This highly original study looks at rituals of sociability in new and creative ways. Based upon thousands of personal letters, it reconstructs the changing country and London worlds of an English gentry family, and reveals intimate details about the social and cultural life of the period. Challenging current influential views, the book observes strong connections, instead of deep divisions, between country and city, land and trade, sociability and power. Its very different view undermines established stereotypes of omnipotent male patriarchs, powerless wives and kin, autonomous elder sons, and dependent younger brothers. Gifts of venison and visits in a coach reveal unexpected findings about the subtle power of women over the social code, the importance of younger sons, and the overwhelming impact of London. Successfully combining storytelling and historical analysis, the book recreates everyday lives in a period of overseas expansion, financial revolution, and political turmoil.
`This is an important book with wide-ranging implications. It deserves a broad readership.' Journal of Modern History `Challenges conventional assumptions about a number of major historiographical issues' Journal of Modern History, Vol.73, No.4 `This is an important and stimulating work with a significance reaching far beyond the story of the family it chronicles.' Continuity and Change, 16 `Particularly illuminating ... ethnographic study of changing patterns of hospitality and sociability.' Continuity and Change, 16 `this is a most impressive piece of research, which is both well written and packed with fascinating insights, and it should appeal to the general reader as well as the specialist.' Hugh Hanley, Records of Buckinghamshire, Vol 41 `This stimulating volume remains an important contribution to our understanding of the politely commercial people of late Stuart and Hanoverian Britain.' Perry Gauci, Urban History, Vol.28/1, 2001 `This handsome volume should be welcomed by urban historians as a work which transcends the traditional dichotomy of town and countryside ... historians have recognized the interdependence of city and hinterland, but rarely can that relationship have been more sensitively portrayed than in this book. The agency for such insight is the remarkable Verney archive at Claydon House in Buckinghamshire, which Whyman has exhaustively mined to produce a riveting portrait of a family which keenly felt the social, economic and political transformations of the late Stuart Britain. Students of the period will find much to interest them here, but historians of the family and metropolitan culture will yield particular benefit from this work.' Perry Gauci, Urban History, Vol.28/1, 2001 `Whyman's stupendous research effot took her through more than 7,000 Verney letters, written over twenty-five years. Her new and exciting dimension is the London world of the youthful John Verney ... a fine study.' Anthony Fletcher, History Today Jan 01. `Whyman combines Lawrence Stone's willingness to borrow from other disciplines ... with, say, Conrad Russell's deep understanding of particular archives ... rich detail and sound reasoning.' Newton E. Key, History, Summer 2000. `Susan Whyman studies a single family that has left a vast and colourful archive ... Whyman's stupendous research effort took her through more than 7,000 Verney letters ... Her new and exciting dimension is the London world of the youthful John Verney ... This is a fine study.' Anthony Fletcher, History Today, January 2001 `The book contributes to debates on several important social questions of the sate-Stuart period.' Barrie Trinder, Social History Bulletin, Vol 25, No.1., Summer 2000. `a superbly organised book.' Barrie Trinder, Social History Bulletin, Vol.25, No.1, Summer 2000. `Susan Whyman throws significant new light on the roles and achievements of younger sons of landed families, on many questions relating to gender, and on relationships between London and the provinces.' Barrie Trinder, S.H. Bulletin Vol.25, No.1. `Whyman usefully elucidates the practice and meaning of visiting, power issues in family relations, and connected developments in trade, london and social mobility' A Kugler, Choice, Sept.00. `Whyman offers a valuable resource to scholars.' A Kugler, Choice, Sept.00. `In her introduction Whyman promises that the life of John Verney - a Levant trader and city merchant, but then a landed Tory Viscount - can provide an ideal lens for observing a society as it adapted to change ... This promise is triumphantly fulfilled.' Professor Ann Hughes, University of Keele. `Whyman's book ... provides particularly valuable contributions to our understanding of social change in this period ... she shows brilliantly how social lives, cultural values, and personal networks were affected by the growing importance of London.' Professor Ann Hughes, University of Keele. `The ageing patriach Ralph and the younger son turned head of family John are portrayed with comsummate skill, as are john's first and third wives and the vulnerable, impoverished but never to be ignored roll-call of importunate aunts. On the other hand, the tantalising glimpses of the most unsatisfactory first sone, Mun - Edmund -, whose womanising and drunkenness drove his unfortunate wife mad, make one impatient for a full account.' Professor Ann Hughes, University of Keele. `In her discussion of urban sociability as throughout the book, Whyman is particularly perceptive on gender relationships and the experience of women.' Professor Ann Hughes, University of Keele. `The seventeenth century Verneys of Claydon House, Buckinghamshire are probably the best documented of all Stuart gentry families, their archives frequently exploited by historians ... Anyone who thought there could be little left to learn wil be disabused within a few pages of this fascinating book.' Professor Ann Hughes, University of Keele. `Whyman s subtle general points emerge slowly from a mass of detail. Her method is that of lace-maker weaving a series of complex, sometimes repetitive patterns into a broader fabric.' Professor Ann Hughes, University of Keele. `Whyman's work is built upon impressive foundations. She has meticulously examined over seven thousand letters in the Verney archive, and constructed a formindable database ... We learn a great many things from Whyman's book ... Whyman breaks new ground, as in her discussion of the significant role women played as social and political mentors of their menfolk ... Susan Whyman's superb study reveals a great deal about gentry life and should be read by anyone with an interest in England's transformation to modernity.' Victor Stater, Louisiana State University, H-Net Reviews `Her main emphasis is on female articulation of a new code of manners and politeness, illustrated here by a subtle analysis of what seems to have been the main delight of gentle Londoners, visiting each other in their coaches.' Peter Earle, TLS.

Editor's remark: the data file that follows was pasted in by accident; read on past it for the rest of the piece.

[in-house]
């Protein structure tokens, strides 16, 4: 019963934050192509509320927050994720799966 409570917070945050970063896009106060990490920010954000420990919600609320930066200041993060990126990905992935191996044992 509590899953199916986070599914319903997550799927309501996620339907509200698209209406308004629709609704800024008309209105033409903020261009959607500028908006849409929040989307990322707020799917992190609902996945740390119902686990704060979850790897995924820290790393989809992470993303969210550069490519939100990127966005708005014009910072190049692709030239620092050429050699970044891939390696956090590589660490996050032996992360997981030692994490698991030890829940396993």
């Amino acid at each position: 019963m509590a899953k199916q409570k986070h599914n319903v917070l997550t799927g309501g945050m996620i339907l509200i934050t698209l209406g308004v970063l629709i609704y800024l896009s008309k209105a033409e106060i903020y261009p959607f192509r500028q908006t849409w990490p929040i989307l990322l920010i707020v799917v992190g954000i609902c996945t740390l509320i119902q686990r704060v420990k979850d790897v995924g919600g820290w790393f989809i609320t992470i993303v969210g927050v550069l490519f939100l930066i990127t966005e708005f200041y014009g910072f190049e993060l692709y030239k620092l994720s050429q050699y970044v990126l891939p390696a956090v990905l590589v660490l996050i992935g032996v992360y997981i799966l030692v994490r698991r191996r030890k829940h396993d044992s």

Number Of Pages: 316
Published: 1st February 2000
Country of Publication: GB
Dimensions (cm): 24.1 x 16.2 x 2.3
Weight (kg): 0.63